Do you think I gave a toss? No way. And we got much better pictures with me on being the camera!
It was a great day all round despite driving through heavy snow on the way to meet him. At least it didn’t hang around.
Trust Publishes Multi-Lingual Posters
So, the rivers are now shut. Good to see the Angling Trust being proactive by publishing closed season notices in four foreign languages. I’m 100 per cent behind this and I’m especially pleased to see the first message is written in English.
After all, there’s no point in trying to coerce foreigners into accepting our rules if the likes of Bob James are going to flagrantly ignore them. We need to put our own house in order before we start pointing the finger at foreigners.
So Much For Winter Sun
With the season behind me I decided to take a break and soak up some sunshine in sunny Madeira. It was a family holiday but Sue suggested I might like to fit in a fishing trip. Wrong season for marlin but there are plenty more fish in the sea, aren’t there?
Well unfortunately that’s where they stayed because the weather was sh*te! We booked two tours to explore the west and east ends of the island. It is a truly spectacular place, so they tell me. Visibility down to 20 yards in the mountains was bad enough but seeing snow on the ground and dodging hailstones isn’t exactly fun when your wearing shorts and a t-shirt. And just for good measure the sea was being whipped up by strong winds and no boats were venturing out.
However I did spot a fish in Funchal market that I’d like to catch sometime called a scabbard fish. Kind of a cross between a tiger fish and a conger eel. Hmmm….
Call The Police – I’ve Been Mugged!
Having ordered a dozen rashers of nice smokey bacon in the butchers this morning I fished out some cash to pay for it. Proffering what I presumed was a ten pound note you can imagine I was less than amused to discover my ‘tenner’ turned out to be a K100 note rather than 10 English pounds which someone must have slipped in my change.
How ironic then that a few weeks before I’m due to head out to Zambia someone has mugged me off with a Zambian bank note. What is further frustrating is that despite visiting Zambia as recently as last October I have never handled any Zambian money because all our transactions over there are made in US Dollars. Oh, well, thinks me, at least I can spend it while I return.
That is until I checked the currency converter and discovered that K100 was worth approximately one penny… Gutted or what?!!!
Of course the passing of Margaret Thatcher has polarised opinion but is rioting in the streets an appropriate way to react? I doubt that half the people who will inevitably use her funeral as an opportunity to loot and burn while hiding their faces behind scarves and cowering inside hoodies, of course, were even born when she was voted into power in 1979. And should anyone have forgotten, Maggie was elected not once as Prime Minister but in three consecutive elections?
How did that happen if she was so unpopular?
Under Thatcher we didn’t yield to the Argies, cower down to EEC legislation, to ridiculous H&S rules, nor open our doors to every economic migrant in Europe and welcome them here with gifts of council houses and generous benefits.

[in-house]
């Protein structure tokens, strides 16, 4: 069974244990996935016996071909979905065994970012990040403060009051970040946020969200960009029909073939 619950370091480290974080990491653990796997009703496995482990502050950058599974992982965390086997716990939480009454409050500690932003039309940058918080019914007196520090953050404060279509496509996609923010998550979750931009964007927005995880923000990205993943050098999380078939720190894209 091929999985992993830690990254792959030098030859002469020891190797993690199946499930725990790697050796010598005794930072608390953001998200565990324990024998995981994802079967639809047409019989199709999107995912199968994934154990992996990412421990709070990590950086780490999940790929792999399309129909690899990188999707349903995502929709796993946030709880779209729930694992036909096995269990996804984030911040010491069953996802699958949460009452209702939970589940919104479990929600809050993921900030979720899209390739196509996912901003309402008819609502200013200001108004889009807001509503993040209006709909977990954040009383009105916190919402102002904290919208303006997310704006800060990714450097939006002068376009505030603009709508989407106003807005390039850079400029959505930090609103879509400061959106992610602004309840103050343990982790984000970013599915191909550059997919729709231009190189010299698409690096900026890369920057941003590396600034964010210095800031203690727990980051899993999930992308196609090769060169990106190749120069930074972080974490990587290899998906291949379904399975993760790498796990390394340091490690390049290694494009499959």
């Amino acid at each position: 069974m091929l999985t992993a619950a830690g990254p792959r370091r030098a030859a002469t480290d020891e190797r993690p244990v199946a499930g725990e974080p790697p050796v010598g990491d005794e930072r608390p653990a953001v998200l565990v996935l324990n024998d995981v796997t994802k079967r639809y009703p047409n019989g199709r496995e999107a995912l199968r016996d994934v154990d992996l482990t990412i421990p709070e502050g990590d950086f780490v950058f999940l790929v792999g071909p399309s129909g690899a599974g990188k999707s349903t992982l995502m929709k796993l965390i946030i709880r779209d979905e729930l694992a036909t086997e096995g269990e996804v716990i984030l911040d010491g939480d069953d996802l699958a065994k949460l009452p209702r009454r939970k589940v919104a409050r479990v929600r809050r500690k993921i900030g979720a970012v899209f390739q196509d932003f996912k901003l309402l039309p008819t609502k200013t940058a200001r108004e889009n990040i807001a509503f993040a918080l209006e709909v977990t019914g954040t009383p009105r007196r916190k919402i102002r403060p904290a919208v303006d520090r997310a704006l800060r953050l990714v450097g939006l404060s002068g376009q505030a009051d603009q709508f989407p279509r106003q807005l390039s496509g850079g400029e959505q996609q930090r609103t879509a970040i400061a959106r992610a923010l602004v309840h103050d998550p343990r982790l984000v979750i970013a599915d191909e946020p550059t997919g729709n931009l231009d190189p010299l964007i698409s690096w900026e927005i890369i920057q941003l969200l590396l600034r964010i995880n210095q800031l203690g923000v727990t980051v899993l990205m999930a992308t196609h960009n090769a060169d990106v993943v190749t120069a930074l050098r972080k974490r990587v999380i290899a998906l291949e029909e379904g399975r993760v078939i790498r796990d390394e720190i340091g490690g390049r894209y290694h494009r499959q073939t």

So why now, after she’s dead, do these activists want to make their feelings so brutally public? And what is the point? Why not when she was alive, when she could hear and see what they had to say? Sounds decidedly cowardly to me. Even in her eighties and a frail old woman they were afraid of her.
It’s an absolute affront that the BBC should use our license money to broadcast the nursery rhyme, ‘Ding Dong, The Witch Is Dead’. What exactly does that achieve? It is childish. Moronic even.
Whether or not you respected Thatcher is immaterial. She was elected democratically by the British puplic to do a job and boy did she do it. There are plenty of people around who I happen to think the world would be far better off without but should I be lucky enough to survive them I shan’t be dancing on their graves, holding a party to celebrate their deaths or looting the local paper shop. Where’s the class and dignity in that?
The thing is, Thatcher wasn’t an upper class toff like so many Tories of the past, present and no doubt future. She was the daughter of a shopkeeper from a backwoods town so small it’s football team lies a lowly 19th in the Northern Premier League Premier Division. She went to a local primary school and then the local girls school before going up to Oxford (only after another candidate withdrew) achieving a BSc in Chemistry before becoming a barrister.
As a politician she was in favour of lower taxation, was one of the few Tories who supported the decriminalisation of homosexuality, was in favour of abortion, voted against the relaxation of divorce laws and supported the retention of capital punishment. There is no doubt she empowered women.
Those who carry the burden of irrational hatred and actually have a brain cell (the two are not necessarily exclusive) appear to do so over two issues. The Poll Tax and the Miners’ Strike. The poll tax is still around. It’s now called the Council Tax. Dress it up how you like, if you’re going to hand out all these benefits and provide public services then someone has to pay. You can call it the Piebald Donkey Tax if it sounds better but unless sufficient money is raised we go broke. Too many folk want everything for nothing these days. Sooner or later someone has to foot the bill.